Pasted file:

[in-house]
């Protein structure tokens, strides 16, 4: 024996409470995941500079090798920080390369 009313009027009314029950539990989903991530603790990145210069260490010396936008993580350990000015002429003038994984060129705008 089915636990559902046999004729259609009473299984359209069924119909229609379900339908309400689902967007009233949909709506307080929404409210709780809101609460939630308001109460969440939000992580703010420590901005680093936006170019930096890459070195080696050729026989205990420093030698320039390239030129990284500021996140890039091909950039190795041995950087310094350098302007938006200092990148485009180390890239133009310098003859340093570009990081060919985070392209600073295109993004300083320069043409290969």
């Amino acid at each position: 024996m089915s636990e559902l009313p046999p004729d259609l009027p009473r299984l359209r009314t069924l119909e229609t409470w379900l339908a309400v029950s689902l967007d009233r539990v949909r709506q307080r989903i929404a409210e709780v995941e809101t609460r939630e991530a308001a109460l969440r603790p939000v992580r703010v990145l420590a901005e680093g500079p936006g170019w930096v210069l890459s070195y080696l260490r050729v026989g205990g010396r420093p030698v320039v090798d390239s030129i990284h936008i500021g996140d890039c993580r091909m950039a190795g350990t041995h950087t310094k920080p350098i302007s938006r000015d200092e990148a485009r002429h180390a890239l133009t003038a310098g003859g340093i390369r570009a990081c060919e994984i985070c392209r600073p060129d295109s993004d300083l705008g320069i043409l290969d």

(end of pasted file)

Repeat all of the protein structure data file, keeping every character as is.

[in-house]
């Protein structure tokens, strides 16, 4: 024996409470995941500079090798920080390369 009313009027009314029950539990989903991530603790990145210069260490010396936008993580350990000015002429003038994984060129705008 089915636990559902046999004729259609009473299984359209069924119909229609379900339908309400689902967007009233949909709506307080929404409210709780809101609460939630308001109460969440939000992580703010420590901005680093936006170019930096890459070195080696050729026989205990420093030698320039390239030129990284500021996140890039091909950039190795041995950087310094350098302007938006200092990148485009180390890239133009310098003859340093570009990081060919985070392209600073295109993004300083320069043409290969």
């Amino acid at each position: 024996m089915s636990e559902l009313p046999p004729d259609l009027p009473r299984l359209r009314t069924l119909e229609t409470w379900l339908a309400v029950s689902l967007d009233r539990v949909r709506q307080r989903i929404a409210e709780v995941e809101t609460r939630e991530a308001a109460l969440r603790p939000v992580r703010v990145l420590a901005e680093g500079p936006g170019w930096v210069l890459s070195y080696l260490r050729v026989g205990g010396r420093p030698v320039v090798d390239s030129i990284h936008i500021g996140d890039c993580r091909m950039a190795g350990t041995h950087t310094k920080p350098i302007s938006r000015d200092e990148a485009r002429h180390a890239l133009t003038a310098g003859g340093i390369r570009a990081c060919e994984i985070c392209r600073p060129d295109s993004d300083l705008g320069i043409l290969d």